RIP, Cromarty Fisherfolk Dialect

Most people have never heard of the Cromarty Fisherfolk dialect. And now, it’s gone forever. Bobby Hogg, the last living speaker of the dialect, passed away last week. This unique dialect dies with him.

Cromarty is a small fishing community in Scotland with around 700 inhabitants, so the language was always vulnerable. As linguist Dr. Robert McColl Millar of Aberdeen University explained to the Daily Mail,

‘This was always going to be the danger of the Black Isle, as there were so few speakers even when it was healthy, when the fishing was still good. So Bobby Hogg’s passing is a very sad day. It was a very interesting dialect and was unlike any of the others.”

In the Daily Mail, Mr. Hogg himself described his memories of the community he grew up in and the language he grew up speaking:

“Our father was a fisherman and all his folk had been fishermen stretching way back. It was the same on our mother’s side too. When we were young, we talked differently in the fishertown to the rest of Cromarty. It wasn’t written down. It was an oral culture. We had this sort of patois, which I think had both Doric and Gaelic in it. There were words, a lot to do with the fishing, which nobody else could understand.”

According to a publication on the dialect from Ambaile.org, at one time in Cromarty’s history, there were three different dialects: one for the farmers, one for the townspeople, and one for the fisherfolk.

To give you a feel for what’s been lost, here are some of the more interesting and evocative (in my opinion, at least) vocabulary words from the Cromarty Fisherfolk dialect:

  • ablach: odd-looking, awkward
  • belwar: layers of tangles
  • bronyach: poor creature
  • cosfeet, cosfit, cossetor cossits: starfish
  • carcle: to count, calculate
  • crockums or crockuns: refuse of fish livers after oil is extracted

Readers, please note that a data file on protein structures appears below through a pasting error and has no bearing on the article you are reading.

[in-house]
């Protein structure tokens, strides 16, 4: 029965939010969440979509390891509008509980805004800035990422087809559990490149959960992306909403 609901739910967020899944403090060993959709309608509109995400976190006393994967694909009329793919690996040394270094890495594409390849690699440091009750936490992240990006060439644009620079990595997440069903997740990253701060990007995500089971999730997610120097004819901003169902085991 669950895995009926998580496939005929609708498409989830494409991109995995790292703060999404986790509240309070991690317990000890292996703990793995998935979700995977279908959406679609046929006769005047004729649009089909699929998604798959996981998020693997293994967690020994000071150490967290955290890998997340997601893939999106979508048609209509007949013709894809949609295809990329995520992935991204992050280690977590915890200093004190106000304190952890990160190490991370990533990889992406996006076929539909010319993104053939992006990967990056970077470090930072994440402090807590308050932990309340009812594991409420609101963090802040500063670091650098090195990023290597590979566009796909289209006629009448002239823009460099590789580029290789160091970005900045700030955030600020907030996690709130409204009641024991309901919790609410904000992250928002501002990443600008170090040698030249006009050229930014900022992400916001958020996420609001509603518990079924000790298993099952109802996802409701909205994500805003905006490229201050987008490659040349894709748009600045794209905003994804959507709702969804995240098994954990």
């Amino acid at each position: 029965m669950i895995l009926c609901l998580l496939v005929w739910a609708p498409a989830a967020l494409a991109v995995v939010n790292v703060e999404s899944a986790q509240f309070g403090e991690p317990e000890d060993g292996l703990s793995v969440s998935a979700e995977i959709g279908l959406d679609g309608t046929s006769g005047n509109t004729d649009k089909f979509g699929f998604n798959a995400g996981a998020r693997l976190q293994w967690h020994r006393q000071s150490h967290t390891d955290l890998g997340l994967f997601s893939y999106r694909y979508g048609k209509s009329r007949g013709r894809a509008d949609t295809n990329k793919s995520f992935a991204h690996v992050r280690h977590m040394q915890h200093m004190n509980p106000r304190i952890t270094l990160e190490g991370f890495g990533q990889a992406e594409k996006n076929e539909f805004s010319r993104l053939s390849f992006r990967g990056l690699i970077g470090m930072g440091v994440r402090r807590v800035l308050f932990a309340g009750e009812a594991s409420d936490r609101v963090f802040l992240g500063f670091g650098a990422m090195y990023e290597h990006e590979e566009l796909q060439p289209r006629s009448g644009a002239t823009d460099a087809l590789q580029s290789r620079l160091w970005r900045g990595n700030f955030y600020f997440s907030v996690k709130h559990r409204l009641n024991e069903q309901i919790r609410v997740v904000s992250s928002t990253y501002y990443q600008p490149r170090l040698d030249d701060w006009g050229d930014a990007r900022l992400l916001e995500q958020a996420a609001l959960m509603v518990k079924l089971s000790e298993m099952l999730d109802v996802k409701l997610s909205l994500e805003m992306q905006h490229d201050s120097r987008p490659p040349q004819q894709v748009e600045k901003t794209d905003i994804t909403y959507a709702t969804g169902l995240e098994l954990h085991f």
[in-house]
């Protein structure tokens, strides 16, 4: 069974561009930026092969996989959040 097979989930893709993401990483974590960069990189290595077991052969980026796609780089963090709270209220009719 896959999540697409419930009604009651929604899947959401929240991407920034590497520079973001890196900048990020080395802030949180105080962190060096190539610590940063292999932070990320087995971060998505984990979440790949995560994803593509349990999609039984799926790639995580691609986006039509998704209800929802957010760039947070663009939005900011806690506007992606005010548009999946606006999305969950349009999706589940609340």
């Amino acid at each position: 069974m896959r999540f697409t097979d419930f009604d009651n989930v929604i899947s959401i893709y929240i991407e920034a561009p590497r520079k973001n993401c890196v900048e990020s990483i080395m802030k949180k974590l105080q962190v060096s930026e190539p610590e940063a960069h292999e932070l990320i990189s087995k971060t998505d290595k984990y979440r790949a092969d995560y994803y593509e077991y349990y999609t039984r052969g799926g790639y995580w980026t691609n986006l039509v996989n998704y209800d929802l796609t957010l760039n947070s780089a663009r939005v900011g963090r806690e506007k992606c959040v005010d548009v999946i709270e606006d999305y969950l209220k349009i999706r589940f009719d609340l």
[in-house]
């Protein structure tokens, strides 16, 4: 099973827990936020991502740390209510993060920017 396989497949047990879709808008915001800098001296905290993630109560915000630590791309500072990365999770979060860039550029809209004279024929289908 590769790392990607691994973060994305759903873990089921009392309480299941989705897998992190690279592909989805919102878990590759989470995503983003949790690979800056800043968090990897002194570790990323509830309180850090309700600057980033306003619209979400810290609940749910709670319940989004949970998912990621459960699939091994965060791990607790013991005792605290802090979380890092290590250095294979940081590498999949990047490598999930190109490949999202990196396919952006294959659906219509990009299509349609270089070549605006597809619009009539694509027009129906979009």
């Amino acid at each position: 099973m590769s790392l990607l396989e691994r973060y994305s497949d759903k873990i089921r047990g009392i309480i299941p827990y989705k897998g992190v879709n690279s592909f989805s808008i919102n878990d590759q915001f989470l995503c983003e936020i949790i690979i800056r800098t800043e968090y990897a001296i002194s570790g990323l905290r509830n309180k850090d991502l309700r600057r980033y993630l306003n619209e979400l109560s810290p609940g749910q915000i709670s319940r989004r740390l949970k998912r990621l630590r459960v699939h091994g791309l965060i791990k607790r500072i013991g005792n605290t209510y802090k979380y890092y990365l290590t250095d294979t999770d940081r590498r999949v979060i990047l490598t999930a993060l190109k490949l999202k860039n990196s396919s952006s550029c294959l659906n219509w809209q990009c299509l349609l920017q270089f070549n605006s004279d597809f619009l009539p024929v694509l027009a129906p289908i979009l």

• droog-droogle: be engaged in wet, heavy work
  • foodge or fooge: to play truant
  • greenga or greengaw: slimy grass left after the tide has receded
  • lyeerin: green slime
  • tumblers: dolphins & harbour porpoises

Photo Credit: AttributionShare Alike Some rights reserved by brockvicky

2 replies
  1. Alexander Dietz
    Alexander Dietz says:

    It is sad that the last native speaker of this dialect has died. However, it is hardly possible to save every single dialect. The way to go is to build up regional literary languages out of local dialects in order to ease the teaching of that language at school. These newly built up literary languages ought to include the words and grammatical features of local dialects.

    Reply

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  1. […] Bobby Hogg speaking to the Daily Mail said: “Our father was a fisherman and all his folk had been fishermen stretching way back. It was the same on our mother’s side too. When we were young, we talked differently in the fishertown to the rest of Cromarty. It wasn’t written down. It was an oral culture. We had this sort of patois, which I think had both Doric and Gaelic in it. There were words, a lot to do with the fishing, which nobody else could understand.” (Source) […]

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